Hackers Target Apple, Fox, Others - Police Targeted, Botnet Found
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Stepping away from business organizations for a moment, Arizona law enforcement officers seem to be a popular target with the AntiSec hacker group. They've attacked online accounts related to such officers three times in a little over a week. It started on June 23, when the hackers attacked the Arizona Department of Public Safety, retrieving and publicly publishing e-mails, passwords, and other information belonging to that department.
The hacking group claimed they attacked the site to protest “racial-profiling anti-immigrant” policies. They specifically cited SB1070, a piece of immigrant-related legislation that raised an uproar even before it passed because many believed it would encourage police to detain people they simply suspected of being illegal immigrants based on their physical appearance.
AntiSec also released information from Arizona law enforcement officers' personal email accounts. The hacking group even defaced eight Fraternal Order of Police websites, releasing personal information from these sites belonging to more than 1,200 Arizona police officers. The emails included sentiments those officers would probably not wish made public, such as anti-Muslim comments and mean jokes about President Obama.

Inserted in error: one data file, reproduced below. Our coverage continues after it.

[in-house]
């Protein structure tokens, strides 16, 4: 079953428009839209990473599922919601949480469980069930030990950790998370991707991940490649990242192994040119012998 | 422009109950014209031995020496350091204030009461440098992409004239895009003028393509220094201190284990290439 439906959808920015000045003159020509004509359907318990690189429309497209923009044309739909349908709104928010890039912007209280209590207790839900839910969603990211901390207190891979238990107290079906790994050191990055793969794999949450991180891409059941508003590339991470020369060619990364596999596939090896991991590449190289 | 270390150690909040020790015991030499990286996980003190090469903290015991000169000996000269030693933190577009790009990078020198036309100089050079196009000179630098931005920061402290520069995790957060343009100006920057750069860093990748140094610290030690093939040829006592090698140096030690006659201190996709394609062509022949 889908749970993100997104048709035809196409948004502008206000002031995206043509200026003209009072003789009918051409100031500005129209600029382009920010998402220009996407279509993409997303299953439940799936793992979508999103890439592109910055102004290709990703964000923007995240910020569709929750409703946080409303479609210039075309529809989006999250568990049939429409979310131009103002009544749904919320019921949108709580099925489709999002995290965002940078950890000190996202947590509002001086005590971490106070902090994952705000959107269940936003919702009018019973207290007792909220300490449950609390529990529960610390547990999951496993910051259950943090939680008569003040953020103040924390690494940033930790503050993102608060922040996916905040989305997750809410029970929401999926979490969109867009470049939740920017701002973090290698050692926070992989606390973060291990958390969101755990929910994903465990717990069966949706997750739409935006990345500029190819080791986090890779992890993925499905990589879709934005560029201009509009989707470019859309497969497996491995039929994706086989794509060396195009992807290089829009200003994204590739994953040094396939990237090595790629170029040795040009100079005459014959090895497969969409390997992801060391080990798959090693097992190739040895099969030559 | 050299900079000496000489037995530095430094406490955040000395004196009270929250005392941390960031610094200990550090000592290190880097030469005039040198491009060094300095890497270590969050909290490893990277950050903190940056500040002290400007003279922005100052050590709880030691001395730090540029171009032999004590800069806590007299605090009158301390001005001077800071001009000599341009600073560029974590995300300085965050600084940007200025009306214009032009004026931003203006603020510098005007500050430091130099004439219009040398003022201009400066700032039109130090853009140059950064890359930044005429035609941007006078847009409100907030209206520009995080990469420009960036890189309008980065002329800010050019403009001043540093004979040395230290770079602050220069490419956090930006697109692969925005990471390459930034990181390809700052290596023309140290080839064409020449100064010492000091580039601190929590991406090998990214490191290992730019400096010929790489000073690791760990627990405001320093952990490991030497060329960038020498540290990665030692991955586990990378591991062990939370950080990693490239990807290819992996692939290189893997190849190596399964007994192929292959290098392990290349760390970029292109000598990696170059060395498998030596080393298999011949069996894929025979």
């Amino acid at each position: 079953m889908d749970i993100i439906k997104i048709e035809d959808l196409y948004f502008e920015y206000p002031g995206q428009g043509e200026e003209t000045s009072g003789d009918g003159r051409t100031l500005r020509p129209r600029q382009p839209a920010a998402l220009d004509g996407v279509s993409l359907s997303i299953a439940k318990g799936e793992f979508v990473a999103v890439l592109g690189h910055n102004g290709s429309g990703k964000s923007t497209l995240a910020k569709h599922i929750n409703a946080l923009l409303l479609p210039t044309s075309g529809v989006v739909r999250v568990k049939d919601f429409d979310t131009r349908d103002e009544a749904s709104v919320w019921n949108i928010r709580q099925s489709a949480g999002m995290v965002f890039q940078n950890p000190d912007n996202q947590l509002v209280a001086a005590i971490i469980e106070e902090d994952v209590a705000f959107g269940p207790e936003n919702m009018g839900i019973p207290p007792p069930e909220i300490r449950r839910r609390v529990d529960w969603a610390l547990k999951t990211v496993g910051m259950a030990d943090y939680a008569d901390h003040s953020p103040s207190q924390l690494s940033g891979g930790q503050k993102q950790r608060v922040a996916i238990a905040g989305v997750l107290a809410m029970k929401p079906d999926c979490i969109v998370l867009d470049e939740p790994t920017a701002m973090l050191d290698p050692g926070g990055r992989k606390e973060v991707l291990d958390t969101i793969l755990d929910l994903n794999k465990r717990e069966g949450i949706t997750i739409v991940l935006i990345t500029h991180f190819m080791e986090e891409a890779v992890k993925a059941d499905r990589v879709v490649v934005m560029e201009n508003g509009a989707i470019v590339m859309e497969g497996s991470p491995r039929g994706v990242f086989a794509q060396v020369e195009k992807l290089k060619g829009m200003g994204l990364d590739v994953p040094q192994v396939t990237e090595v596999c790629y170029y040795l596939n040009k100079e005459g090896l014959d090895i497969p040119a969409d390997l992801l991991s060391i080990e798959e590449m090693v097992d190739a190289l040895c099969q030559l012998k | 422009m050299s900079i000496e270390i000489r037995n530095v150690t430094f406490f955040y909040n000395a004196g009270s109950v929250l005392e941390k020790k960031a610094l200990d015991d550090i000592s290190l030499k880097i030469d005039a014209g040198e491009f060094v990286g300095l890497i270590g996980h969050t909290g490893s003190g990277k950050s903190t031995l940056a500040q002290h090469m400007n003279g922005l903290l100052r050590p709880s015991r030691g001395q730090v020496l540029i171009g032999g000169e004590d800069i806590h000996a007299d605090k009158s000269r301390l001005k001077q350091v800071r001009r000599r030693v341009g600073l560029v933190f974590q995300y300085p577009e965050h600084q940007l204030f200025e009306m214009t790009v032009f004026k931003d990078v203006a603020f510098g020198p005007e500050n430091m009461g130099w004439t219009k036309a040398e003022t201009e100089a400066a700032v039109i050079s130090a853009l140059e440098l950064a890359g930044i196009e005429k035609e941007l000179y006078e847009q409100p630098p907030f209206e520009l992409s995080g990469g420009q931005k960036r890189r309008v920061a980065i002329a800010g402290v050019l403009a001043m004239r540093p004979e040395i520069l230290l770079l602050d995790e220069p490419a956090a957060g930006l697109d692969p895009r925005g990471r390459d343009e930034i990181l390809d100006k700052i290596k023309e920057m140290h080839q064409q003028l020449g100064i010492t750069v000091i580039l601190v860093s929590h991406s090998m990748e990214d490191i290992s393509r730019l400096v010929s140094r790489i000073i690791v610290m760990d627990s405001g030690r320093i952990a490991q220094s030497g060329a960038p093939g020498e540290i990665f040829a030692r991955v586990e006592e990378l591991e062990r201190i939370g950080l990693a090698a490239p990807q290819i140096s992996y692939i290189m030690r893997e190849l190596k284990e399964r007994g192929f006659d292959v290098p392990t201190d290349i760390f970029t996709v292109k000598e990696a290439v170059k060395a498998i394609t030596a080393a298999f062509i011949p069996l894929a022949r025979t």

Meanwhile, in security news unrelated to AntiSec, researchers at Kaspersky Lab found a new botnet, dubbed TDL-4, that seems to be in a class by itself. This botnet, the original version of which appeared in 2008, represents a vast improvement over its three predecessors. It boasts encrypted communications between the infected computers that carry out the orders of the command and control servers; the encrypted communication is designed to prevent anyone else from taking control of the botnet.
As with most botnets, TLD-4 spreads by infecting computers. What's unusual about TLD-4 is that it infects a computer's master boot record, which means it can run before the machine's operating system starts up. This prevents it from being spotted by anti-virus programs. The botnet uses a peer-to-peer network to issue at least some of its commands. It's already downloaded 30 nasty programs onto infected machines, including “fake anti-virus programs, adware, and the Pushdo spambot,” according to Kaspersky. In the first three months of this year, more than four million computers around the world have been infected with TLD-4.
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